Today's blog post concludes discussion of the ways we draw upon the use of "I" and "Me" in daily discourse to strengthen our sense of self--and separateness. Previous blog posts are found here and here.
Having begun to notice our use of "I" and Me" and experiment with not using it at times, we now bring the "awareness" we are cultivating in our mindfulness practice into the conversation. . . literally.
When we practice mindfulness, whether while sitting, or engaged in daily interactions and situations, we notice the rumblings of the ego. We can feel urged to act in ways that we sense are not kind or helpful, but nonetheless have a satisfying quality, or soothe an irritated and agitated self.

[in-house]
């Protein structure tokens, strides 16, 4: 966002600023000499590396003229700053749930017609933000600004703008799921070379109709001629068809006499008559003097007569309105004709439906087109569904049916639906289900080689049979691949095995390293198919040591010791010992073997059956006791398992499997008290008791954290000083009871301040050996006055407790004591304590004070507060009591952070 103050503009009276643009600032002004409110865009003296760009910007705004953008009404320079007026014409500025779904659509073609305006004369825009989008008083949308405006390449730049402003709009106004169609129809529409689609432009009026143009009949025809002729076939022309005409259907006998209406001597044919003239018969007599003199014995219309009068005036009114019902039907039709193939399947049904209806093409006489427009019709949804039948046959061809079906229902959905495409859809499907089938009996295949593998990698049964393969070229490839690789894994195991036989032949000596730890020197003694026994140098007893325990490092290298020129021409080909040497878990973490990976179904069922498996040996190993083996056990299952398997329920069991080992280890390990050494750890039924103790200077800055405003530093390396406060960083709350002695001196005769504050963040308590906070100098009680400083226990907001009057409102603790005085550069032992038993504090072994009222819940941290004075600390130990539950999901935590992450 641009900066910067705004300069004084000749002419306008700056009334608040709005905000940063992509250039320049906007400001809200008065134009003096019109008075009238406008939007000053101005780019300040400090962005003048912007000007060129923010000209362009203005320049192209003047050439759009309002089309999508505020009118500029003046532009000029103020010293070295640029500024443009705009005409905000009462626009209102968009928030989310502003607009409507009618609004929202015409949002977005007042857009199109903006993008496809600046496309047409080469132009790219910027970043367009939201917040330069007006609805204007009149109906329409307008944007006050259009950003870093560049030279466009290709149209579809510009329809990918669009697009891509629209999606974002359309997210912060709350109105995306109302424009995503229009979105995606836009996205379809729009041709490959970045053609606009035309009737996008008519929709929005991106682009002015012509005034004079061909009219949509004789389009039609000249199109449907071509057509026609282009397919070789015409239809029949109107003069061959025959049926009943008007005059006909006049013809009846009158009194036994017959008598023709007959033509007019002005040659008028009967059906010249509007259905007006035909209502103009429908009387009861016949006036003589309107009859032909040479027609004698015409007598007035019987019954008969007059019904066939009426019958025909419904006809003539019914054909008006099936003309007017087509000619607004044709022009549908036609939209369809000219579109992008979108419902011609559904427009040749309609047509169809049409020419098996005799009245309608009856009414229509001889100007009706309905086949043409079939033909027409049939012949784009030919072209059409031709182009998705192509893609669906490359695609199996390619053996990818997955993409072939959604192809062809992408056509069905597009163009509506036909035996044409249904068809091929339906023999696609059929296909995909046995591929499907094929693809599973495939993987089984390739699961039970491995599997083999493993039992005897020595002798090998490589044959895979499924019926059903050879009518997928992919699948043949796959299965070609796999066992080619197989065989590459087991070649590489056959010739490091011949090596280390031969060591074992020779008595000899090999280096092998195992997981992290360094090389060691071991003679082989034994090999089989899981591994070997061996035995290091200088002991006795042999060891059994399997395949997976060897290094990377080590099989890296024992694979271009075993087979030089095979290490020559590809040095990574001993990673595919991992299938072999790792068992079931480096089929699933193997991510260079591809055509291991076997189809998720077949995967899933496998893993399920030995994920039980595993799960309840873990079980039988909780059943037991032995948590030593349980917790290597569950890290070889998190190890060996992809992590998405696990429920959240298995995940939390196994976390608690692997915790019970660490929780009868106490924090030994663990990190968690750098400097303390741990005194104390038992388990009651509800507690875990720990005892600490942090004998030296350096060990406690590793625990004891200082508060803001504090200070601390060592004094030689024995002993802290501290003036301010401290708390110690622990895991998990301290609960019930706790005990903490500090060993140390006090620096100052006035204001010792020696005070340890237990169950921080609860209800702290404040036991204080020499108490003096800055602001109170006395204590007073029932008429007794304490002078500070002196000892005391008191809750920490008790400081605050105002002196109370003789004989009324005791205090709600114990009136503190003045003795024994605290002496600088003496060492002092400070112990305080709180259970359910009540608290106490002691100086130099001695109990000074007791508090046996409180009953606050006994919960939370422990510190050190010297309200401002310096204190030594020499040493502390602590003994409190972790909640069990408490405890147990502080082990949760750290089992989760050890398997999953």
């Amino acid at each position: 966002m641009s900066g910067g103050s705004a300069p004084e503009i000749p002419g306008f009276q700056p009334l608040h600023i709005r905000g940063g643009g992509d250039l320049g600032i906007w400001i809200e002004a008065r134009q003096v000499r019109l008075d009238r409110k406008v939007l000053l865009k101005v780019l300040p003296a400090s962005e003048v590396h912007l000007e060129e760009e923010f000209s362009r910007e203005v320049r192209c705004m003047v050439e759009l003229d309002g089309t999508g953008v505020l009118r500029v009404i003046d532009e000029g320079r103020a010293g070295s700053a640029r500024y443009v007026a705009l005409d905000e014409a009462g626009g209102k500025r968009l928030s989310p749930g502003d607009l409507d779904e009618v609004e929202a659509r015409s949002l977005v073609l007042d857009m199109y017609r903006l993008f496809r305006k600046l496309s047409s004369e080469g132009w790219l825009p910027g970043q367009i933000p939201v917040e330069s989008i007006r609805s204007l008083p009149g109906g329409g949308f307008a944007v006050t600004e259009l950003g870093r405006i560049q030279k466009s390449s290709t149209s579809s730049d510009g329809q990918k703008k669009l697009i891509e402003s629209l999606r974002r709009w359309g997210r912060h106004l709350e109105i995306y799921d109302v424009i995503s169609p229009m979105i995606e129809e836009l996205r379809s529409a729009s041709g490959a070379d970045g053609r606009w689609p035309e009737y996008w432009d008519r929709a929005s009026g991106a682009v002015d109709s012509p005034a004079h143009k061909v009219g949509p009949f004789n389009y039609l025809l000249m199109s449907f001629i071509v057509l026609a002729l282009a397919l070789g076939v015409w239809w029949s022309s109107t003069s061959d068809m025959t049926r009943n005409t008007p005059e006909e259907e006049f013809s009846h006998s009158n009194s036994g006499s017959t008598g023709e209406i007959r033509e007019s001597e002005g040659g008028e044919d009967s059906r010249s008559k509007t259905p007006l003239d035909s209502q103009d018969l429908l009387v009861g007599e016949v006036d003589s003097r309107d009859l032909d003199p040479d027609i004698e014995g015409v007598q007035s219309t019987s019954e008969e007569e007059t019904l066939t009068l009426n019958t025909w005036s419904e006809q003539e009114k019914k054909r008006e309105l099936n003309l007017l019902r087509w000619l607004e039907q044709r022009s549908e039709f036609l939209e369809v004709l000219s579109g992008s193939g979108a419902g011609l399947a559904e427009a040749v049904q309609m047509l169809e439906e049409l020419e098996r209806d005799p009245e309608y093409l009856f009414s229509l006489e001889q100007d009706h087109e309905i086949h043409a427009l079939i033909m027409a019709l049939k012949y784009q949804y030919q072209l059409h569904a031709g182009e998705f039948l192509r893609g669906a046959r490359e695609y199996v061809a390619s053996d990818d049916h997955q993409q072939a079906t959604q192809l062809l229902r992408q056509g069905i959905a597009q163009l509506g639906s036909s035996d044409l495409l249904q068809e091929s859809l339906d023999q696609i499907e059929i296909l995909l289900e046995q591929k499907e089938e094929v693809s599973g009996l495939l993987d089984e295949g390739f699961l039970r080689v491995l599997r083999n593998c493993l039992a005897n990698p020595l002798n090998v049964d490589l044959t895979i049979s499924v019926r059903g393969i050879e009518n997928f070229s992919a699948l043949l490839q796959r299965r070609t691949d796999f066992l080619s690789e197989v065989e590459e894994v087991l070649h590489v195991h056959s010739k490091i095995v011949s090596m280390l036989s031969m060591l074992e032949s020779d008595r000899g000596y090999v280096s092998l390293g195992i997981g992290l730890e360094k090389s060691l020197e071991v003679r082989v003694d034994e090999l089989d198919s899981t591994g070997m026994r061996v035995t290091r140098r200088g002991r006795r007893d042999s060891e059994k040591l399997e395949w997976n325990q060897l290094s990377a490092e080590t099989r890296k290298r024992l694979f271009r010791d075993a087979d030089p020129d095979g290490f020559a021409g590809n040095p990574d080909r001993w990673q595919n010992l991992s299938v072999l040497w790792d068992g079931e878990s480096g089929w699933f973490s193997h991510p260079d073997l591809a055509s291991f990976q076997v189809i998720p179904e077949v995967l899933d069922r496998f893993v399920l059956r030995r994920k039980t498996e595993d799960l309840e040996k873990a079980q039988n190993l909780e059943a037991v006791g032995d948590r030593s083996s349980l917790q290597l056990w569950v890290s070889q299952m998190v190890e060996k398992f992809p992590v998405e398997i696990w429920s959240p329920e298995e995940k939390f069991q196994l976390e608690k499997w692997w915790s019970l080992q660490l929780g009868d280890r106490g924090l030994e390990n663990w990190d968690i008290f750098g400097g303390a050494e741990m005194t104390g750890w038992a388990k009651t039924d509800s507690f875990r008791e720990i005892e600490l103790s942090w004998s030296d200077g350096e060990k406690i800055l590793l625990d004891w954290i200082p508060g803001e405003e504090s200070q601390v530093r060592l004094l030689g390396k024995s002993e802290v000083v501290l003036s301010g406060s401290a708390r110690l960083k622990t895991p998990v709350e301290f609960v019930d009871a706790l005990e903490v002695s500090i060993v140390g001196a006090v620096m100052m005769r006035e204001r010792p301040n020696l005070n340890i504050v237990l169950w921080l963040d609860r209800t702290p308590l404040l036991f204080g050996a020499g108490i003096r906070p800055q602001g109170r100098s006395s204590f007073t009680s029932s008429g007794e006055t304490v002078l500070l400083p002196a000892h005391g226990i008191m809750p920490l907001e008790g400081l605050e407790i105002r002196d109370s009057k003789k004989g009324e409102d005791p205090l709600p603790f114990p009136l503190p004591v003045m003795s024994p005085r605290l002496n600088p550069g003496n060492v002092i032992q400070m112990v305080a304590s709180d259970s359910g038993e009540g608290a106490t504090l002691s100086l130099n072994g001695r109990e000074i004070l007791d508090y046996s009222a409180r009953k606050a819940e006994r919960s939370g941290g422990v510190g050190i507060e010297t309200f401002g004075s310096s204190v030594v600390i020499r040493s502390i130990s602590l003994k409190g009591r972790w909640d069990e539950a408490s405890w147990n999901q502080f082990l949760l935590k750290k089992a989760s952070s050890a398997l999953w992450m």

At times, we will utter "I" or "Me" as part of the exchange. When you do, in your mind (or verbally if you feel comfortable doing so) replace "I" with "My I."
Doing so, "I need to get this done" becomes "My 'I' needs to get this done."
"I think you're acting irresponsible" becomes "My 'I' thinks you're acting irresponsible."
"I am so sad" becomes "My 'I' is so sad."
"I can't believe this is happening" becomes "My 'I' can't believe this is happening."
If you find that the use of "my" imparts its own egoic grab (though one step removed and offering a measure of perspective), you can reframe the way you hear the word "I" in the first place. Pause after saying "I" so that it stands apart. That subtle and simple shift can also change the experience.